Saturday, May 7, 2016

Working at the Food Bank

As anyone who knows me at all well can tell you, I am not a morning person.  I have nothing against the morning; I just prefer to see it on my way to bed.  Despite that strong preference, however, today, on a Saturday, when I normally sleep for most of the day, I arose after three and a half hours of sleep to head to the Food Bank of Central and Eastern North Carolina.  PT was having a volunteering day, and I wanted to participate.

After an hour of standing and listening to two folks train us, we went to work.  Our group included some folks from PT, some family members of PT staff, and many more people from other volunteer groups.  We collectively numbered over 30. Our job was relatively simple:  to convert boxes of donated food into boxes of food sorted by type (e.g., water, other beverages, dry packaged food, and so on).

Click the image to see a larger version.

We started with many pallets of unsorted donations, and we ended with many pallets of sorted food ready to go to groups to feed people, as well as a lot of trash.  A lot of trash.  I made only two trash runs, and I dumped well over 400 pounds of garbage.

I started as one of the people who was sorting food, but in less than five minutes I had become a runner, someone who moves full boxes from a work table to a pallet.  I spent a bit over two hours moving full boxes, taking out trash, and, near the end, picking up and stacking empty pallets.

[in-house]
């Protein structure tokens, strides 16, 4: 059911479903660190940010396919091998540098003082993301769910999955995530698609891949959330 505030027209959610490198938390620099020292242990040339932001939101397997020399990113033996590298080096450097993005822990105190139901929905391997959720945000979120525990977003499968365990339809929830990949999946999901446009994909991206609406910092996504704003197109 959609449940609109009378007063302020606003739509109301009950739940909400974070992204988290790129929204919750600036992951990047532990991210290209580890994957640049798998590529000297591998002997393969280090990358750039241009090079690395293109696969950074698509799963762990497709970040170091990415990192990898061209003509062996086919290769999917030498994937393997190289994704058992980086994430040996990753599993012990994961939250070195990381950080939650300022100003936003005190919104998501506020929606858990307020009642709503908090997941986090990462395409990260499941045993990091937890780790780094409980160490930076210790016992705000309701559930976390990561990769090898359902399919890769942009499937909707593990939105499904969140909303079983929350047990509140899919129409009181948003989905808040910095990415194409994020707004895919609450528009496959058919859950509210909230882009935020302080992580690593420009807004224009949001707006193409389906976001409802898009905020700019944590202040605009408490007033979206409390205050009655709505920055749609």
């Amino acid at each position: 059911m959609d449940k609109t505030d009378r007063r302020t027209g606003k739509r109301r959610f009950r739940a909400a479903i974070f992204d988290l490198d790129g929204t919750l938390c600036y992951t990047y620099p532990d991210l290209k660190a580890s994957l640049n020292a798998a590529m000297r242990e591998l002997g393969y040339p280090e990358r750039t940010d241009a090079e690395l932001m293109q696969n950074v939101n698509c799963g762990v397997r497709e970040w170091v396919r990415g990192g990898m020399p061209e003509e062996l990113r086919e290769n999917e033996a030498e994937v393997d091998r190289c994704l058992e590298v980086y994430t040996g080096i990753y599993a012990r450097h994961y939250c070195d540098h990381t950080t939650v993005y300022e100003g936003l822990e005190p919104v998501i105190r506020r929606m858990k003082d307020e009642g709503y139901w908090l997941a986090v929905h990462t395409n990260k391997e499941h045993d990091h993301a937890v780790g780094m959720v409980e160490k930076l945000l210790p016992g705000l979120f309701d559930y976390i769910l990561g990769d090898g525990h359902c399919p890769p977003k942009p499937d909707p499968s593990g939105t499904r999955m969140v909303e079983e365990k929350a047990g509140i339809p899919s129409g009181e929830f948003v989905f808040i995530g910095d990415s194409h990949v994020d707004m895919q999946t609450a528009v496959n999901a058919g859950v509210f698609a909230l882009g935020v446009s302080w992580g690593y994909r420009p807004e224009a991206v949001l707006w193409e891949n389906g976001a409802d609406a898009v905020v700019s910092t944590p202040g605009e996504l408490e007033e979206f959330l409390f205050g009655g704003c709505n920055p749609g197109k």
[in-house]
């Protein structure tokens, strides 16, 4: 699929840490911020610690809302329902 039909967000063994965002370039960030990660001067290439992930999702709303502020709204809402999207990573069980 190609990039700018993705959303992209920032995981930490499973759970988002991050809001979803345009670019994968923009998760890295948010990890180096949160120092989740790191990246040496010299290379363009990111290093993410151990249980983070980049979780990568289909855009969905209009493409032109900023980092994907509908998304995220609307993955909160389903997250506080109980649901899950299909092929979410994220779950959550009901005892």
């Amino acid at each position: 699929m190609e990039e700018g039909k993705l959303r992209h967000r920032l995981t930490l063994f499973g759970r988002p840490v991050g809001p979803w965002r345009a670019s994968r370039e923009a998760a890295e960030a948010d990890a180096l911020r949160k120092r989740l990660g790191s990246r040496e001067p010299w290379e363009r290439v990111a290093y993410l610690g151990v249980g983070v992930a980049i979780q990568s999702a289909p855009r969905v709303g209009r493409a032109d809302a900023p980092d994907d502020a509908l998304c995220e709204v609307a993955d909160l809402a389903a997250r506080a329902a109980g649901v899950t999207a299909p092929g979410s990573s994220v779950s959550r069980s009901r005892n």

When you look the way I do, people always end up asking you to lift things.  I have a peasant build, and I spent a lot of my teen years doing jobs that involved lots of lifting and carrying.

When we finished a little more than three hours after our start, we had assembled about 10,500 pounds of food ready to go to people.  The Food Bank folks said that would translate to over 8,500 meals.

That's pretty cool.  Helping feed people is a good thing.

I'm glad I did it.  I'm also glad for the reminder of why I went to college and why I am always happy that I am fortunate enough to work in air-conditioned offices.

No comments:


Blog Archive